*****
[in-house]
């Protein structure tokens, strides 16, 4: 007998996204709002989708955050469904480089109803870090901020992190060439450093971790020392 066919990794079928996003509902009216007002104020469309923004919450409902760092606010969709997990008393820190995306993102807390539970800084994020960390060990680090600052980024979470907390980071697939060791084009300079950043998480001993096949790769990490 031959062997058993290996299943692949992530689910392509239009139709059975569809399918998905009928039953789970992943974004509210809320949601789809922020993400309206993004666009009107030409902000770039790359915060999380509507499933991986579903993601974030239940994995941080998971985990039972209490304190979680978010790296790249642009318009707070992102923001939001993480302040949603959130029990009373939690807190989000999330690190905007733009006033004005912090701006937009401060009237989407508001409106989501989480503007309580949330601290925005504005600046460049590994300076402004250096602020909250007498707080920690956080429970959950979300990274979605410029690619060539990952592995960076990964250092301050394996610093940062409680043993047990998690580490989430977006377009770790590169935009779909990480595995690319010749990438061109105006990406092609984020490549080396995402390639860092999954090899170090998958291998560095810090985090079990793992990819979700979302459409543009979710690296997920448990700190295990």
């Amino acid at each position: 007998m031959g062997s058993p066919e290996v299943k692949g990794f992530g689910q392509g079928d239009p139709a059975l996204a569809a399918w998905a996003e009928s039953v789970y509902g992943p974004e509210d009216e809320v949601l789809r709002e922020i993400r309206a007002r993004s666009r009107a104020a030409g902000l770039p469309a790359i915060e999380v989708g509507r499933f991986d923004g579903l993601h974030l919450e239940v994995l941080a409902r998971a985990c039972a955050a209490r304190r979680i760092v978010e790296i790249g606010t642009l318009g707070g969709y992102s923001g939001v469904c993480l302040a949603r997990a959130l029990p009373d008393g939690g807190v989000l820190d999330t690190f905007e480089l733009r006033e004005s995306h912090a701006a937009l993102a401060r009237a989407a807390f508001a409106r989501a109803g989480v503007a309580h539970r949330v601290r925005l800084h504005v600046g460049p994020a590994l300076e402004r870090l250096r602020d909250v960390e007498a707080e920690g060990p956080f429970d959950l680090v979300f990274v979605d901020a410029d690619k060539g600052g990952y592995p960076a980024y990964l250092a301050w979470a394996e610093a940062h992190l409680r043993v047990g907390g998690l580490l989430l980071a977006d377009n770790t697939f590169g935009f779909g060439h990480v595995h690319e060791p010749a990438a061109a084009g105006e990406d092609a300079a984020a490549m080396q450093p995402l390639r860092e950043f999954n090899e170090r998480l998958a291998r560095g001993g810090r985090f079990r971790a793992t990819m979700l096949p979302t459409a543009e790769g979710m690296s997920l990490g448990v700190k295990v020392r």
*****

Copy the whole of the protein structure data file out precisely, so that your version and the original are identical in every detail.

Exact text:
[in-house]
């Protein structure tokens, strides 16, 4: 007998996204709002989708955050469904480089109803870090901020992190060439450093971790020392 066919990794079928996003509902009216007002104020469309923004919450409902760092606010969709997990008393820190995306993102807390539970800084994020960390060990680090600052980024979470907390980071697939060791084009300079950043998480001993096949790769990490 031959062997058993290996299943692949992530689910392509239009139709059975569809399918998905009928039953789970992943974004509210809320949601789809922020993400309206993004666009009107030409902000770039790359915060999380509507499933991986579903993601974030239940994995941080998971985990039972209490304190979680978010790296790249642009318009707070992102923001939001993480302040949603959130029990009373939690807190989000999330690190905007733009006033004005912090701006937009401060009237989407508001409106989501989480503007309580949330601290925005504005600046460049590994300076402004250096602020909250007498707080920690956080429970959950979300990274979605410029690619060539990952592995960076990964250092301050394996610093940062409680043993047990998690580490989430977006377009770790590169935009779909990480595995690319010749990438061109105006990406092609984020490549080396995402390639860092999954090899170090998958291998560095810090985090079990793992990819979700979302459409543009979710690296997920448990700190295990």
């Amino acid at each position: 007998m031959g062997s058993p066919e290996v299943k692949g990794f992530g689910q392509g079928d239009p139709a059975l996204a569809a399918w998905a996003e009928s039953v789970y509902g992943p974004e509210d009216e809320v949601l789809r709002e922020i993400r309206a007002r993004s666009r009107a104020a030409g902000l770039p469309a790359i915060e999380v989708g509507r499933f991986d923004g579903l993601h974030l919450e239940v994995l941080a409902r998971a985990c039972a955050a209490r304190r979680i760092v978010e790296i790249g606010t642009l318009g707070g969709y992102s923001g939001v469904c993480l302040a949603r997990a959130l029990p009373d008393g939690g807190v989000l820190d999330t690190f905007e480089l733009r006033e004005s995306h912090a701006a937009l993102a401060r009237a989407a807390f508001a409106r989501a109803g989480v503007a309580h539970r949330v601290r925005l800084h504005v600046g460049p994020a590994l300076e402004r870090l250096r602020d909250v960390e007498a707080e920690g060990p956080f429970d959950l680090v979300f990274v979605d901020a410029d690619k060539g600052g990952y592995p960076a980024y990964l250092a301050w979470a394996e610093a940062h992190l409680r043993v047990g907390g998690l580490l989430l980071a977006d377009n770790t697939f590169g935009f779909g060439h990480v595995h690319e060791p010749a990438a061109a084009g105006e990406d092609a300079a984020a490549m080396q450093p995402l390639r860092e950043f999954n090899e170090r998480l998958a291998r560095g001993g810090r985090f079990r971790a793992t990819m979700l096949p979302t459409a543009e790769g979710m690296s997920l990490g448990v700190k295990v020392r």